© What is tetanus immunoglobulin used for? Tetanus immunoglobulin is recommended when an individual has a tetanus prone wound and is not up to date with their vaccinations. It is recommended in this case as it provides immediate protection. Individuals will also be given a dose of vaccine, as their vaccinations are incomplete, to protect them in the future.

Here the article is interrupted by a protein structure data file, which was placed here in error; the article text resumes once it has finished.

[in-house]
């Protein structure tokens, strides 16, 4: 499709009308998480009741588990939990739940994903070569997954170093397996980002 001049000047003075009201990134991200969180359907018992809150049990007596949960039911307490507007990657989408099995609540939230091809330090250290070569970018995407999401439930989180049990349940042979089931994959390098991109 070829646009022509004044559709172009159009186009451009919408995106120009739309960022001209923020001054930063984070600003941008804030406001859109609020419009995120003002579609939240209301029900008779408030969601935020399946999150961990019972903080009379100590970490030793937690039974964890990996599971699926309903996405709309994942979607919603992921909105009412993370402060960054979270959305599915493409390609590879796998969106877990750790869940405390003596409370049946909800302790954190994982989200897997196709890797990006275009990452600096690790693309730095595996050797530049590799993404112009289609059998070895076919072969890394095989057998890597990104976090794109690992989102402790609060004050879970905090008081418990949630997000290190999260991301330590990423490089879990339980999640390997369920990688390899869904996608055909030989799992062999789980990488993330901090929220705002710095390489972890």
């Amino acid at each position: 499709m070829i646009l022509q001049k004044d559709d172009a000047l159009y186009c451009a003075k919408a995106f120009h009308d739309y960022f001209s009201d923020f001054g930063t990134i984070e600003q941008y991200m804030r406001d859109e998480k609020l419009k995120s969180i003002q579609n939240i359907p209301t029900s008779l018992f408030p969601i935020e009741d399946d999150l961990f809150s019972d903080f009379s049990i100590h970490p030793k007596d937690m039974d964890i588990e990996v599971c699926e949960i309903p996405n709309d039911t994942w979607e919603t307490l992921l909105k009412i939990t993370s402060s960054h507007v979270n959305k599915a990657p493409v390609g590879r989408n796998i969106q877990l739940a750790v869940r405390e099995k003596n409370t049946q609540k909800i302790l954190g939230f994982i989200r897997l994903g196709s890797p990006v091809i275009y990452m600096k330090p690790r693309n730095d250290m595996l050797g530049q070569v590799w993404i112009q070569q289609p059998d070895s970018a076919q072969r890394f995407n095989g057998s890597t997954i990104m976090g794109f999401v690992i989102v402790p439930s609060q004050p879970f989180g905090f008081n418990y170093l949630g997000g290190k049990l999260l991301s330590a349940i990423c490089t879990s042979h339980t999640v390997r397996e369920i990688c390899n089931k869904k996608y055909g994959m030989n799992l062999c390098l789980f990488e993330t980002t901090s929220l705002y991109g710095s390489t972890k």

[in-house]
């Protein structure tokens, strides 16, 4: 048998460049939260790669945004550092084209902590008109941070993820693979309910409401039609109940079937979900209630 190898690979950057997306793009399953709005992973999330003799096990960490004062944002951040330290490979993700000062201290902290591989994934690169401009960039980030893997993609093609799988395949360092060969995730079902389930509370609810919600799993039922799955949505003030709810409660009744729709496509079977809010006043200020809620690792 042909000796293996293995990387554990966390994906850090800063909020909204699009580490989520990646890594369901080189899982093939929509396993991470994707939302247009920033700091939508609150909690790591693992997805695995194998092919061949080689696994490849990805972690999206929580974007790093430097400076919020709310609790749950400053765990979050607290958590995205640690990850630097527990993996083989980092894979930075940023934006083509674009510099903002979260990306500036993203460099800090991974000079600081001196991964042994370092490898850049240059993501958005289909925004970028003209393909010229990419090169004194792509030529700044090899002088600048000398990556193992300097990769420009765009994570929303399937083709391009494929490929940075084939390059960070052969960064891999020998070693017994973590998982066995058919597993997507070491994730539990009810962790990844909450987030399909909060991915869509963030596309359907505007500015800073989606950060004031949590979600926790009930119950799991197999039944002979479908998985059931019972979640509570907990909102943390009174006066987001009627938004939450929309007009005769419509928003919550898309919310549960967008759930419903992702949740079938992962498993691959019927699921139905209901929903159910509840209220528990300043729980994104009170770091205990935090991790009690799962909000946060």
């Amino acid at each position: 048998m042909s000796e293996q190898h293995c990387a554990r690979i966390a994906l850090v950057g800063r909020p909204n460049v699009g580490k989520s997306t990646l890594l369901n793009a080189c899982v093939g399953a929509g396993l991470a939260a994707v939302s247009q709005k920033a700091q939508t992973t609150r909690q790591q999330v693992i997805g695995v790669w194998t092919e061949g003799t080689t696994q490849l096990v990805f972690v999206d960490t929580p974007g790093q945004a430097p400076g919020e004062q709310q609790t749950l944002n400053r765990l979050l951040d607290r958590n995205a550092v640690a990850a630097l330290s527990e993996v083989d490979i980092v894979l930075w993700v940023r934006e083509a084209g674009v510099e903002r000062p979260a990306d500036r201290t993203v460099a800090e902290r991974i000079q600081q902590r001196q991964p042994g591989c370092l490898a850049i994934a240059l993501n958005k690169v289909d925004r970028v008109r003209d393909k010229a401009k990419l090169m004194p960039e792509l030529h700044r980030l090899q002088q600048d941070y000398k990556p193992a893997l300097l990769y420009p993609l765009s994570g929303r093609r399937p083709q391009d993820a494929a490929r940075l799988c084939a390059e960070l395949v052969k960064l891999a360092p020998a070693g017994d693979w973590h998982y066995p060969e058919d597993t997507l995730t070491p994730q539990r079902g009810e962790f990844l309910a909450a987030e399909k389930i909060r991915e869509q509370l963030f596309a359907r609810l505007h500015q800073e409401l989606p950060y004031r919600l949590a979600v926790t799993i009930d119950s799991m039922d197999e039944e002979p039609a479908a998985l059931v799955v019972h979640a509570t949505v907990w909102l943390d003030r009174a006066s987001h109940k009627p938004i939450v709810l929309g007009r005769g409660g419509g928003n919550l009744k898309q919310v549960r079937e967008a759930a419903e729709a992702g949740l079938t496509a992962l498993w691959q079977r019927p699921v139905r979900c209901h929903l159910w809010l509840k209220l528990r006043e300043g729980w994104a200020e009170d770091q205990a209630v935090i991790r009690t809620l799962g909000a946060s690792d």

Tetanus immunoglobulin may also be recommended for individuals who are fully vaccinated but who have a tetanus prone wound which is also heavily contaminated i.e. a wound contaminated with manure/soil or an abscess in an injection site. In a highly contaminated wound, toxin production can outpace the capacity of the individual to produce their own antibodies to neutralise the toxins, thus additional ‘immediate’ antibodies are required. What should hospitals do for non-emergency cases during the shortage and is this treatment as effective? The Department of Health recommends the use of combined tetanus, low dose diphtheria and polio vaccine (Revaxis), (or the equivalent age appropriate vaccine for young children). This should be used where tetanus immunoglobulin would normally have been indicated, although this may not generate a response quickly enough to prevent tetanus at the beginning of the incubation period. If preferred, hospitals can import tetanus immunoglobulin on the basis of a Clinical Emergency after the approval by the Medicines and Healthcare products Regulatory Agency. Where do hospitals get their supplies of Revaxis from? Supplies of Revaxis for this use should be obtained direct from the manufacturer, Sanofi Pasteur, or place an order direct with hospital branches of AAH, Unichem and Mawdsley Brooks. How many people get tetanus each year? Over the last ten years, the number of cases of tetanus in the general population has been low, with less than ten cases each year. Before 2003 tetanus generally occurred in older unvaccinated people. Since July 2003 however cases of tetanus have been occurring in injecting drug users, either due to contaminated drugs or to contaminated sites of injection and abscesses. Eight cases were officially notified in 2003, 12 in 2004 and 3 in 2005; some additional cases are known to have occurred but were not reported to the relevant authorities.